In some emerging countries Generation Y-ers are increasingly turning to the Internet to do their banking business and even use online sites in preference to personal contact with a professional when they need advice, as well as for shopping, of course. However, the extent of this trend varies from country to country.
In a number of emerging countries, Generation Y is leaning heavily towards use of the
Internet for shopping and banking activities, with some 61% of young people aged 18 to
28 now using their PC for online banking, the Connecting with the Millennials Visa Asia
research study* reveals. Out in front here are China, where 85% of those surveyed do so,
South Africa (78%), and Singapore (75%). Computer usage comes out well ahead of mobile
devices, which are nevertheless making strides too, with 23% of these young people engaging
in mobile shopping and banking. Basically, the preferred means of payment remains a bank
card, 63% of the young respondents explaining that this avoids having to carry cash around.
So the VISA study points to a growing liking for ‘dematerialisation’, with eight out of ten
respondents predicting that one day they will make all their purchases and pay all their bills
online and 73% confident that they will be able to use their mobile devices to do so.
Internet, a valued advisor
The trend towards using the Internet was again borne out when the respondents were asked
where they obtained financial advice. Unsurprisingly, the primary source of advice remains a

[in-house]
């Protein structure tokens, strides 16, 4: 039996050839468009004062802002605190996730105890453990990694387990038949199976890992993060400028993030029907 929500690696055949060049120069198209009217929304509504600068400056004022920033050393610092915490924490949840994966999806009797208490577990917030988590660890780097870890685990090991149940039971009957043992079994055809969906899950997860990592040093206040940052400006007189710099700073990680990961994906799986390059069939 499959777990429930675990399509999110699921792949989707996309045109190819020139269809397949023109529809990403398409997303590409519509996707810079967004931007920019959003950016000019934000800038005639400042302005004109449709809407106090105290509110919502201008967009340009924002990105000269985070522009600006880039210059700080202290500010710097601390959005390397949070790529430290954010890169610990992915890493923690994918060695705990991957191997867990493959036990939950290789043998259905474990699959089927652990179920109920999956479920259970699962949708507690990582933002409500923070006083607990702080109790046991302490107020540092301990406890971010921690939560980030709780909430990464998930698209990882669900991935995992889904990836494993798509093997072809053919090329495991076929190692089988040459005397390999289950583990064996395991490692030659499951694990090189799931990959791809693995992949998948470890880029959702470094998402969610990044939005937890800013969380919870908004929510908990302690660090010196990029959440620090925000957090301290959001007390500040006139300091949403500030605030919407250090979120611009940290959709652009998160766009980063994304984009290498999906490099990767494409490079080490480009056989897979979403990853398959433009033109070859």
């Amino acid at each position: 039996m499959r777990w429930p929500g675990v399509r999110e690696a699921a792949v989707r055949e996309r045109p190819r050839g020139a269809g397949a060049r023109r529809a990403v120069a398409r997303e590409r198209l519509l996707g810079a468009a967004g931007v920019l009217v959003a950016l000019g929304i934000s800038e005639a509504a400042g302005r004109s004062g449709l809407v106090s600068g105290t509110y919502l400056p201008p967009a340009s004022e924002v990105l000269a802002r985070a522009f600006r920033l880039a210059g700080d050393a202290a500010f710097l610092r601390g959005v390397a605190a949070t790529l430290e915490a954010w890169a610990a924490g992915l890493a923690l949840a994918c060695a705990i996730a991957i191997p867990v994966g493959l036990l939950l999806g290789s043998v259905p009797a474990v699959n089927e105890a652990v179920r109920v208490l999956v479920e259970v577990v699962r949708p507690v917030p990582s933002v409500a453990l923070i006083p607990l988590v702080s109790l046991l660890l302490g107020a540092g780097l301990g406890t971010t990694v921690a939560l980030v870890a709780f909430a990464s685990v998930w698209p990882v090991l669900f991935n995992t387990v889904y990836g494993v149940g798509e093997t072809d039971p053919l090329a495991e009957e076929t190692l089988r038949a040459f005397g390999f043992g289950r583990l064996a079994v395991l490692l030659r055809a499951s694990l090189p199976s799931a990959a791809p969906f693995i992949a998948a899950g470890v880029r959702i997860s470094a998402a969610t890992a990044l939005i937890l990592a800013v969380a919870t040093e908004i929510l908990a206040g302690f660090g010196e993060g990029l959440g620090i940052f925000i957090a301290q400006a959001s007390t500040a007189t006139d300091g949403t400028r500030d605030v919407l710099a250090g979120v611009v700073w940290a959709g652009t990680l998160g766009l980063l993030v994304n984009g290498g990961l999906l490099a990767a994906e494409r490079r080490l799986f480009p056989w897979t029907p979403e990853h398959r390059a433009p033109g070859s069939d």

person’s nearest and dearest, with parents first in line as a source of advice for 78% of those
polled, and friends fulfilling this role for 45% of respondents. Internet came out as the third
most frequent source of financial advice, with 40% going online for help. Though this figure
might seem low, it needs to be seen in context: a mere 17% of those taking part in the study
said they would turn to a financial advisor for help. Internet shopping is moreover a strong
trend among young people in emerging countries, more than eight out of ten (82%) reporting
that they had made a purchase online between June and July 2011.
Two speed e-consumption
But there are variations across the sample, which in some cases are considerable. A huge
99% of South Korean respondents shop online, compared with only 36% in the United Arab
Emirates. Another difference is how often they do so. While half of those who make online
purchases do so every month, in some countries this happens far less often – in the UAE,
the Philippines and South Africa, for instance, where 44%, 36% and 32% respectively shop
online less than once every six months. On average the young people polled spend 15%
of their income shopping on the Internet, a figure which rises to 21% among Chinese and
24% among the South Korean respondents, and they mainly do so via a credit card (40%) or
bank card (37%). Mobile online shopping is also on the increase, but has not been uniformly
adopted everywhere: the survey found that an average of just 13% of the Generation Y-ers
across all the countries studied had shopped online using a mobile device.
*carried out among 5,500 people aged 18 to 28 in Singapore, the Philippines, Indonesia,
China, Hong Kong, Taiwan, South Korea, Russia, South Africa and the United Arab